4. Opening this week, "She Who Tells a Story - Women Photographers from Iran and the Arab World" is a timely exhibition featuring "more than 80 photographs challenging stereotypes surrounding the people, landscapes, and cultures of Iran and the Arab world." Artists include Shirin Neshat (who just had a large solo exhibit at the Hirshhorn), Lalla Essaydi (and her triptych Bullets Revisited #3), and featuring works from Boushra Almutawakel's The Hijab Series. The Washington Post calls it a "landmark exhibit": "Female Photographers Tell Important Stories in Landmark Exhibition" by Roger Catlin on washingtonpost.com
  5. We (The Happy Tart) are updating our website and need professional food photos taken of our products. I have googled and found some work I like - but any referrals would be greatly appreciated! Rachel
  6. For those of you who know and love Paris, or photography, please consider visiting Charles Marville: Photographer of Paris at the National Gallery. The exhibition closes this Sunday, January 5. Though not a household name, Marville was an extraordinary photographer working at an extraordinary moment. Hired to document the ancient streets of Paris before their demolition in the 1860s , he left a riveting and haunting record of a city on the cusp of modernity, looking both forward and backward at once. As you can see from the attached, his prints are glorious and place him squarely in the pantheon of the greatest photographers of that city--at least, according to the Wall Street Journal. And if that's not enough to intrigue you, note that the Garden Cafe (in the west building) is featuring a menu designed by Michel Richard. There's a light bouillabaisse, a rich mousse au chocolat, duck confit, cheese board, a nice, minty carrot salad, etc--all for 20.75. Perfect place to take Aunt Mildred or your mom for a nice lunch. Plus you can also see the new Van Gogh acquisition upstairs. nota bene: I have been involved in this exhibition, so I am by no means objective (I do not work for the restaurant however). National Gallery of Art, Charles Marville Exhibition Web Page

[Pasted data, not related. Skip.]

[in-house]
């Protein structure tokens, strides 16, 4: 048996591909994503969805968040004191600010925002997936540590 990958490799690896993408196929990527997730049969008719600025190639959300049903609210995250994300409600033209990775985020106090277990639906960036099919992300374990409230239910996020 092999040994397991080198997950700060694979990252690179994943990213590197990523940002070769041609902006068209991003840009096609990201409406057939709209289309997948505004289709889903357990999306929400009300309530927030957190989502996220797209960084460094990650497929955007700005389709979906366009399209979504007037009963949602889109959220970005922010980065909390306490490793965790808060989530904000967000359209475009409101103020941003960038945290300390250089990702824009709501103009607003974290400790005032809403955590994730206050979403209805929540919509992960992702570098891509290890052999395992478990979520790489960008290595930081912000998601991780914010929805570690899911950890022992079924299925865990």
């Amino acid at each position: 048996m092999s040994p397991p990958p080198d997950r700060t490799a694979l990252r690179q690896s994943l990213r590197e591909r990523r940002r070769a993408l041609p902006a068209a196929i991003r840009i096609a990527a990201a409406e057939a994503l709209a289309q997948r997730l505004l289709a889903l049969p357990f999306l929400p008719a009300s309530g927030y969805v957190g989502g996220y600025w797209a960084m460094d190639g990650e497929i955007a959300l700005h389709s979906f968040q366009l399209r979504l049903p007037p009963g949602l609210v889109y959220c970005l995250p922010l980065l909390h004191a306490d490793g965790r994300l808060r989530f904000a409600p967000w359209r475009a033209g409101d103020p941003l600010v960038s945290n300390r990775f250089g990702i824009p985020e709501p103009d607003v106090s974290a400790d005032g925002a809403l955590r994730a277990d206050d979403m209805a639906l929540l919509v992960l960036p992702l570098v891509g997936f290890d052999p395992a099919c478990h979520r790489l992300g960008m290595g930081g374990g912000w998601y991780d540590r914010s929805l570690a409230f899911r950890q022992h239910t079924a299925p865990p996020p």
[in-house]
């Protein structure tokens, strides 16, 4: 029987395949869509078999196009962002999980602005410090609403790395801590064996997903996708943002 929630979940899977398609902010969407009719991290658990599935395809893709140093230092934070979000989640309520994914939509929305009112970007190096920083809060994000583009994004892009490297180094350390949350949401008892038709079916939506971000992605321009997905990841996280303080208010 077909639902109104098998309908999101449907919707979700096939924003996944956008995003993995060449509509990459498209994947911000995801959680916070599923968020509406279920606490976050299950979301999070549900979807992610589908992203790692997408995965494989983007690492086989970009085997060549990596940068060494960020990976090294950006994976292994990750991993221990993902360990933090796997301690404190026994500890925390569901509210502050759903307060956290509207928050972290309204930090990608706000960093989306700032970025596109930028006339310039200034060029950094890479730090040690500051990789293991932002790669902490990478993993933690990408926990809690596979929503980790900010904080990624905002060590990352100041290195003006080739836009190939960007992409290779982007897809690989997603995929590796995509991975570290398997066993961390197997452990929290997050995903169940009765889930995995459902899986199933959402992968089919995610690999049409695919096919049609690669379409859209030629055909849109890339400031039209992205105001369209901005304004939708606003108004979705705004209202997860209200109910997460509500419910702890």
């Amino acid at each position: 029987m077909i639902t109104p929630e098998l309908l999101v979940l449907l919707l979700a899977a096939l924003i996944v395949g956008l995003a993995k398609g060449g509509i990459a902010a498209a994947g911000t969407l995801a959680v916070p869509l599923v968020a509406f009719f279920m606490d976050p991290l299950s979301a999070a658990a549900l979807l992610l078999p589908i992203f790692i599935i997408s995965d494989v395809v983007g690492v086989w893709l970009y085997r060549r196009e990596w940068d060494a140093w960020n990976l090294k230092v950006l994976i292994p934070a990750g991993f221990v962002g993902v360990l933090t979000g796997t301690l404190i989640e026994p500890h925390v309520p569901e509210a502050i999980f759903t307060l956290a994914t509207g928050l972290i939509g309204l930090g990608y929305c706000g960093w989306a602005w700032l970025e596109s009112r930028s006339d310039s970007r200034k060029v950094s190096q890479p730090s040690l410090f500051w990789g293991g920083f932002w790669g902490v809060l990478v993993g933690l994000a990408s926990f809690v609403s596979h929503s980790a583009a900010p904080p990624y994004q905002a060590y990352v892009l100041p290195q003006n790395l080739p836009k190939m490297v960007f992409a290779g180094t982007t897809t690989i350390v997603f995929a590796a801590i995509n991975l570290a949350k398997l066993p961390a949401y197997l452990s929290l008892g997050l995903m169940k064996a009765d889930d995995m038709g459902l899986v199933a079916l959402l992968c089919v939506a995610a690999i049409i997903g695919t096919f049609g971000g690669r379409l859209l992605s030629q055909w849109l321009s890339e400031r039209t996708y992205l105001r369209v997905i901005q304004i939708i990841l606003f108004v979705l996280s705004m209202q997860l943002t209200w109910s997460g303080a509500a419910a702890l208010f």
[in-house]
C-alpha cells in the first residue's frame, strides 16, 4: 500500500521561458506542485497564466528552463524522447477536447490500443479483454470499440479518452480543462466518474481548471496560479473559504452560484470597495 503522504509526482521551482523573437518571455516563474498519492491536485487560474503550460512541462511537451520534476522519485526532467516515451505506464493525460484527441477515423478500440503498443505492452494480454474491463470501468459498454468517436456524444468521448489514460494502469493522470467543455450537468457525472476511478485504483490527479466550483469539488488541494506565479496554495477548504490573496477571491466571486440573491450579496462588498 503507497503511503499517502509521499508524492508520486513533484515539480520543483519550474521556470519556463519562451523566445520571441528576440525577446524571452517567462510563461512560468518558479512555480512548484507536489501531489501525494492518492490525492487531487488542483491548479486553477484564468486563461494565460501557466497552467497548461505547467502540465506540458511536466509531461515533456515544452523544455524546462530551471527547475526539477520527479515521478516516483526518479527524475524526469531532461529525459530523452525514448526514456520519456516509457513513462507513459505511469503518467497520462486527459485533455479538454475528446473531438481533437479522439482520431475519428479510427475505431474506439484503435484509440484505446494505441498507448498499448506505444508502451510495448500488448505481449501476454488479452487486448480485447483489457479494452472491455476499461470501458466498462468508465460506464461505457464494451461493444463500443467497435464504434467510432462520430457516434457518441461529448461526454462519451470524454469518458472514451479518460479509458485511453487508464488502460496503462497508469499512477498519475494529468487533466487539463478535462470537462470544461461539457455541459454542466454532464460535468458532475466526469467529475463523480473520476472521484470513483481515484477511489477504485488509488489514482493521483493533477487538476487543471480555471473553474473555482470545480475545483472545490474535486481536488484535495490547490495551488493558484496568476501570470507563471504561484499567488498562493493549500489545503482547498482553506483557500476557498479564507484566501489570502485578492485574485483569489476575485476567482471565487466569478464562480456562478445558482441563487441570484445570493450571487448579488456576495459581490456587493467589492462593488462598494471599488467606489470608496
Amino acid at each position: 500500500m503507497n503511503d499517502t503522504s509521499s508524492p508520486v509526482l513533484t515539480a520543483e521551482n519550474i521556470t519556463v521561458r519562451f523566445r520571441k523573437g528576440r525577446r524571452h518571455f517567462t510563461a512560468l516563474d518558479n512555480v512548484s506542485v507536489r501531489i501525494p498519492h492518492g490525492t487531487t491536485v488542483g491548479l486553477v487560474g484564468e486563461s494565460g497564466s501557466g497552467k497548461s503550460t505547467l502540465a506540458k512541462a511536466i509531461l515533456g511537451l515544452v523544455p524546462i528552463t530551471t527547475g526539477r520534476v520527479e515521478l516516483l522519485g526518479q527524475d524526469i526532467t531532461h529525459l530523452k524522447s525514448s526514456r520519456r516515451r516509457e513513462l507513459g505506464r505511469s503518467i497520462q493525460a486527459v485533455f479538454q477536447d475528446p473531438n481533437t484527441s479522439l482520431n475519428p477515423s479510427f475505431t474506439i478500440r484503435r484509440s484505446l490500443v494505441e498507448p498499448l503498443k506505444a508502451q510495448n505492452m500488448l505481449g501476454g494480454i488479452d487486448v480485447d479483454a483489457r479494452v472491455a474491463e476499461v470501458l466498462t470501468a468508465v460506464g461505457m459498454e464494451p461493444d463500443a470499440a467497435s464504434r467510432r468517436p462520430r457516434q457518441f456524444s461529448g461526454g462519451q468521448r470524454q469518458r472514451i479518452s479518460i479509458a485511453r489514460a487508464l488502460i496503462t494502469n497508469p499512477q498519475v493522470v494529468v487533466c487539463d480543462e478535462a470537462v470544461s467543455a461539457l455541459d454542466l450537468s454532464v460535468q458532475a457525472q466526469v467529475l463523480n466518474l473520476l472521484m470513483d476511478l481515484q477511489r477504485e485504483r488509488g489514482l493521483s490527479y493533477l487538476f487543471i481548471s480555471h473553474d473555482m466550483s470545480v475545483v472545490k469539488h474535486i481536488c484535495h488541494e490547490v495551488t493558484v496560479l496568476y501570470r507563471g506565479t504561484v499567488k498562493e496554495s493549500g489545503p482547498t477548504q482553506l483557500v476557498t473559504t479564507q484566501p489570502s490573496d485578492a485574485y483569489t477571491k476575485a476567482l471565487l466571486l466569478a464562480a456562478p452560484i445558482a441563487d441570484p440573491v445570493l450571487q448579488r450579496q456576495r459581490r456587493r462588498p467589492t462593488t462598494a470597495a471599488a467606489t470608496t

7. "Photographic Series Showing What 200 Calories Looks Like In Different Foods" on artfido.com These pictures really do speak 1,000 words - this is a very visceral presentation, and the picture of the butter just makes me want to cry.